Nutrient Dense Crop Production Course

July 9, , 9:30am - 4:30pm, Amherst, MA.
Courses are taking place in eight locations around the Northeast, three of which will be in Massachusetts. Each course contains five one-day sessions from 9:30am to 4:30pm. Here is the calendar for the 3 courses in Massachusetts that NOFA/Mass is organizing in partnership with Real Food Campaign: Saturdays July 9, and September 10. Morning sessions held at Immanuel Lutheran Church on 867 North Pleasant Street in Amherst, MA. Afternoon sessions held at Simple Gifts Farm, one half mile north on 1089 North Pleasant Street in North Amherst, MA. Details here.

R.I. Great Outdoors Pursuit

July 9, , 11:00am - 3:00pm, Pulaski Memorial Recreation Area, 151 Pulaski Road, Chepacatt, RI
Teams will demonstrate their forest survival skills by competing in an obstacle course, learn how to geo-cache using a GPS, explore beaver dams around Peck Pond, and hike through the Park's numerous hiking trails. Participants can also learn about aquatic invasive species, Rhode Island 's geology, and waste composting through interactive educational displays. Smokey Bear and MaxMan, the Recycling Super Hero will also make appearances. Garelick Farms will provide free beverages, and chefs from Kids First RI will lead a healthy cooking demonstration with samples available for tasting. Participants can also enjoy other park amenities including free parking, restroom, and changing facilities, along with fishing, swimming, and picnicking areas. Click here for the day's full schedule. Info: For more information, please contact Robert Paquette at (401) 222-2632 or via email to robert.paquette@dem.ri.gov or Terri Bisson at (401) 222-2776, ext. 4402 or by email to terri.bisson@dem.ri.gov. Details here.

Museum Institute for Teaching Science Workshop

July 11-15,9am to 3pm, Locations: Lloyd Center (Dartmouth), Whaling Museum (New Bedford), Buttonwood Park Zoo (New Bedford), Stony Brook Wildlife Sanctuary (Norfolk).
Inquiry-Based Science: Investigating Water & Energy Concepts in the State Frameworks - for kindergarten through 8th grade teachers Discover the natural history of the estuary and a diversity of freshwater resources. Investigate the various species that live here, how they are adapted to survive in a marine or aquatic environment and how we are connected to these invaluable resources. Then utilize these significant natural resources to create an inquiry-based program that will highlight the many forms of water and energy that cycle through the region. Registration cost (Tuition Fee waived in Southeast Region): One educator: $250. Two educators from the same school or school district: $225 each. Three or more educators from the same school or school district: $200 each. PDP's provided and graduate credit is available for an additional fee. To learn more about this program or to pre-register, visit the MITS website at www.mits.org or call 617-328-1515. Details here.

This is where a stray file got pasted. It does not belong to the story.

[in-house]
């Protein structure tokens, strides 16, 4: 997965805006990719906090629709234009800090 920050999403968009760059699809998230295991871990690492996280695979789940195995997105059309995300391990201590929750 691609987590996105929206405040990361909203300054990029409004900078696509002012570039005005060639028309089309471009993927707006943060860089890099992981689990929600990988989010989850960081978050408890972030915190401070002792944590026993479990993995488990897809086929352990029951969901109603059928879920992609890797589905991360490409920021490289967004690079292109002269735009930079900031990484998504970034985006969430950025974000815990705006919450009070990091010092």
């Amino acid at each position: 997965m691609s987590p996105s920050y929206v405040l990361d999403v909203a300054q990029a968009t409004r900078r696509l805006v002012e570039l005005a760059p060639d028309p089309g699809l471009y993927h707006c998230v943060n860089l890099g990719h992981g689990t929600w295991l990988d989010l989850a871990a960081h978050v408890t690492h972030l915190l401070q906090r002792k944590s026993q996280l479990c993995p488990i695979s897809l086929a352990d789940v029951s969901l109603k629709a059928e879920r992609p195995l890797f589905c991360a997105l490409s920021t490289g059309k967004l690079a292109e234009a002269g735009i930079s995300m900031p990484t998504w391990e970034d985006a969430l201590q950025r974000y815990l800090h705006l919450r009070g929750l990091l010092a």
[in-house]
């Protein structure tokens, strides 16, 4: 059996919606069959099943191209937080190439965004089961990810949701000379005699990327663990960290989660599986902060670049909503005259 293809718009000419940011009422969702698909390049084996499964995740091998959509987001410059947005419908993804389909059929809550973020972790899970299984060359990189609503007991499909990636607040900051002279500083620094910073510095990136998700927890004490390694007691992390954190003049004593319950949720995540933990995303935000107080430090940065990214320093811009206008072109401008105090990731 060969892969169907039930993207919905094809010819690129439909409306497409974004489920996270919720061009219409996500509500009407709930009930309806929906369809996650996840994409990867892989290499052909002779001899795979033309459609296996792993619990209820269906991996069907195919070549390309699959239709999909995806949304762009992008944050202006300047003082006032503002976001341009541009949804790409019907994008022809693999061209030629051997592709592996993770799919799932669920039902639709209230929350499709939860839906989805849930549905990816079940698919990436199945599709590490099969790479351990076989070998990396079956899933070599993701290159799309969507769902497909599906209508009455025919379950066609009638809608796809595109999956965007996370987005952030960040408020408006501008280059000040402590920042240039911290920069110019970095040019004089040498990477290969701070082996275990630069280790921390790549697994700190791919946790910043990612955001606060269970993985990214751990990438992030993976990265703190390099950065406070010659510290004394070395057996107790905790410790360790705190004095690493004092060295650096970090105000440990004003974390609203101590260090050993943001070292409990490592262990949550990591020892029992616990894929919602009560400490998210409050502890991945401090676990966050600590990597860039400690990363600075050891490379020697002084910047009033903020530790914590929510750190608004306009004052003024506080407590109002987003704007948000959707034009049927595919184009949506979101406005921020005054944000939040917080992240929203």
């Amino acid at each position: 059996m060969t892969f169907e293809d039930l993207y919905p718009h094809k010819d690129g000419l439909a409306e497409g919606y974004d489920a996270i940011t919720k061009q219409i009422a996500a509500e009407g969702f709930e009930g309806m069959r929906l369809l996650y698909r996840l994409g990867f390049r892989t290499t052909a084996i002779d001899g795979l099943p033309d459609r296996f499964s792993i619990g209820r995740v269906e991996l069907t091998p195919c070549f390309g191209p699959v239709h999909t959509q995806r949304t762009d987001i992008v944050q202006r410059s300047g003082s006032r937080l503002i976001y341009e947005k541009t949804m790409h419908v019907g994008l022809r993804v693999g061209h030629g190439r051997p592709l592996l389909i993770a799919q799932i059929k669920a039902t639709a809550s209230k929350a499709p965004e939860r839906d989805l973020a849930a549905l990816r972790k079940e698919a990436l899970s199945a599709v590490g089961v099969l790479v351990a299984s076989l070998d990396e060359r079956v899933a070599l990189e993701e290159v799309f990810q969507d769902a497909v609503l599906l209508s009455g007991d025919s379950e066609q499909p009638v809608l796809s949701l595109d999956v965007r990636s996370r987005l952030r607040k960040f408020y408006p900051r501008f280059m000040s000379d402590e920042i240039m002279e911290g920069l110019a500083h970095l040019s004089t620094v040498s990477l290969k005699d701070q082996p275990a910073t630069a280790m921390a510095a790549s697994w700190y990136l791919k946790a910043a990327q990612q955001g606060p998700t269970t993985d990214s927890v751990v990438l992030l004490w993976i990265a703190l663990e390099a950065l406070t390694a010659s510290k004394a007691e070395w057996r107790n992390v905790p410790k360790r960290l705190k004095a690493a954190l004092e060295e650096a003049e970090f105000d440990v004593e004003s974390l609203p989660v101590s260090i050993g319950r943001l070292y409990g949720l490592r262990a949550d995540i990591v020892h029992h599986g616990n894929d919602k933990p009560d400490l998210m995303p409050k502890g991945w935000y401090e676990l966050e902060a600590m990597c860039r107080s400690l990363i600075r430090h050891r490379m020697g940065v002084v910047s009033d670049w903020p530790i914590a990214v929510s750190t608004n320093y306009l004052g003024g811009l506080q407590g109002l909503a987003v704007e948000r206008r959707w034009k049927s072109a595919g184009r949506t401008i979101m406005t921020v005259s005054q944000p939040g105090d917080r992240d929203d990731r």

Goosewing Explorers Program

July 12,10am to 12pm, Goosewing Beach Preserve, Benjamin Family Environmental Center, South Shore Rd, Little Compton, RI
This interactive program will investigate Piping Plovers, biodiversity, and the habitats and ecology of the Preserve, all using real scientific tools and methods! Attend all four programs and become an honorary Goosewing Beach Field Scientist! Programs meet at the Benjamin Family Environmental Center and run promptly from 10am-noon. These programs are for children age 7 and up. Adults must accompany explorers under 10 years old. Program is free but there is a parking fee for the town beach. Please pre-register by email or phone, kpisano@tnc.org or 401-331-7110 x. 33 Details here.

Summer Fun Vacation Program "Farm Adventures"

July 12-15,10am to 12pm, Middleboro, MA
Soule Homestead in Middleboro is ready to welcome children to their Summer Fun Vacation Program. Seven weeks of "Farm Adventures" begins July 12th and will meet every Tuesday through Friday until August 26th. A full calendar of fun farm activities for children ages 5 to 15 is planned - along with crafts, games, outside adventures and a quiet lunch time story. Each day the theme changes to keep children physically active and mentally engaged. The organic farm is a dynamic environment with something new happening every day! Children ages 5-10 will meet from 9:30 a.m. to 12 noon and children ages 11-15 will meet from 12:30 to 3 p.m. Sign up your child for a day or multiple days. You do not have to be a member to participate. Per day price: $13 member, $15 non-member / 4 day week price: $45 member, $53 non-member. Pre-registratio?n is required. Children who participate for the entire summer will receive a Junior Farmer Certificate. We reserve the right to cancel the program due to lack of enrollment. See our website www.soulehomest?ead.org for program themes and dates or request a Summer Fun Flyer by calling Laurie at 508-947-6744 or email SouleEducator1@?verizon.net Details here.